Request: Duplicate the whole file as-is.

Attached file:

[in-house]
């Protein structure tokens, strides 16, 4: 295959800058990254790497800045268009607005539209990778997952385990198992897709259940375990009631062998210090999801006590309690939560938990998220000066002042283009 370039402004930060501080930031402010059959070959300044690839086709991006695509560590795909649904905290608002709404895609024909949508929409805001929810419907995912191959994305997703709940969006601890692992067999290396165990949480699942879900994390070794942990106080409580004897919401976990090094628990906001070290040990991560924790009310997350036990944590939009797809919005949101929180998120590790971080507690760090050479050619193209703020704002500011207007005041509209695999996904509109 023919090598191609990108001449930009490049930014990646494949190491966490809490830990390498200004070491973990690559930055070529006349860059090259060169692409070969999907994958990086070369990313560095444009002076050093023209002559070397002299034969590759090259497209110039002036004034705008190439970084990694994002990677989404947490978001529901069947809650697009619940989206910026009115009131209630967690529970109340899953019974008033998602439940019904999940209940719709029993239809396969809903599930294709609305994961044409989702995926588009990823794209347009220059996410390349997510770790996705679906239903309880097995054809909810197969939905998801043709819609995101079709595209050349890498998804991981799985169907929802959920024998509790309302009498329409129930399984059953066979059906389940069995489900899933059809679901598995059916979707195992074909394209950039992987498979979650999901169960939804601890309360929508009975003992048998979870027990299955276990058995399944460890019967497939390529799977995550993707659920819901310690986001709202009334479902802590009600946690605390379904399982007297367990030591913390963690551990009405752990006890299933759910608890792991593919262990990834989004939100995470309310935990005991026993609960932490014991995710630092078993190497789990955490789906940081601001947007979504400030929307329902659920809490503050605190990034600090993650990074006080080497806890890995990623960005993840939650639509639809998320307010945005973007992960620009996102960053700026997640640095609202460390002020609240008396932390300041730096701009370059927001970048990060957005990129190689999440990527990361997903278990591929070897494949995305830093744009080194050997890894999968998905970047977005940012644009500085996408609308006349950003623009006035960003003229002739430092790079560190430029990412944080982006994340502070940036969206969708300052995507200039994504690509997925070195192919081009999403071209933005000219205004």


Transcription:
[in-house]
């Protein structure tokens, strides 16, 4: 295959800058990254790497800045268009607005539209990778997952385990198992897709259940375990009631062998210090999801006590309690939560938990998220000066002042283009 370039402004930060501080930031402010059959070959300044690839086709991006695509560590795909649904905290608002709404895609024909949508929409805001929810419907995912191959994305997703709940969006601890692992067999290396165990949480699942879900994390070794942990106080409580004897919401976990090094628990906001070290040990991560924790009310997350036990944590939009797809919005949101929180998120590790971080507690760090050479050619193209703020704002500011207007005041509209695999996904509109 023919090598191609990108001449930009490049930014990646494949190491966490809490830990390498200004070491973990690559930055070529006349860059090259060169692409070969999907994958990086070369990313560095444009002076050093023209002559070397002299034969590759090259497209110039002036004034705008190439970084990694994002990677989404947490978001529901069947809650697009619940989206910026009115009131209630967690529970109340899953019974008033998602439940019904999940209940719709029993239809396969809903599930294709609305994961044409989702995926588009990823794209347009220059996410390349997510770790996705679906239903309880097995054809909810197969939905998801043709819609995101079709595209050349890498998804991981799985169907929802959920024998509790309302009498329409129930399984059953066979059906389940069995489900899933059809679901598995059916979707195992074909394209950039992987498979979650999901169960939804601890309360929508009975003992048998979870027990299955276990058995399944460890019967497939390529799977995550993707659920819901310690986001709202009334479902802590009600946690605390379904399982007297367990030591913390963690551990009405752990006890299933759910608890792991593919262990990834989004939100995470309310935990005991026993609960932490014991995710630092078993190497789990955490789906940081601001947007979504400030929307329902659920809490503050605190990034600090993650990074006080080497806890890995990623960005993840939650639509639809998320307010945005973007992960620009996102960053700026997640640095609202460390002020609240008396932390300041730096701009370059927001970048990060957005990129190689999440990527990361997903278990591929070897494949995305830093744009080194050997890894999968998905970047977005940012644009500085996408609308006349950003623009006035960003003229002739430092790079560190430029990412944080982006994340502070940036969206969708300052995507200039994504690509997925070195192919081009999403071209933005000219205004």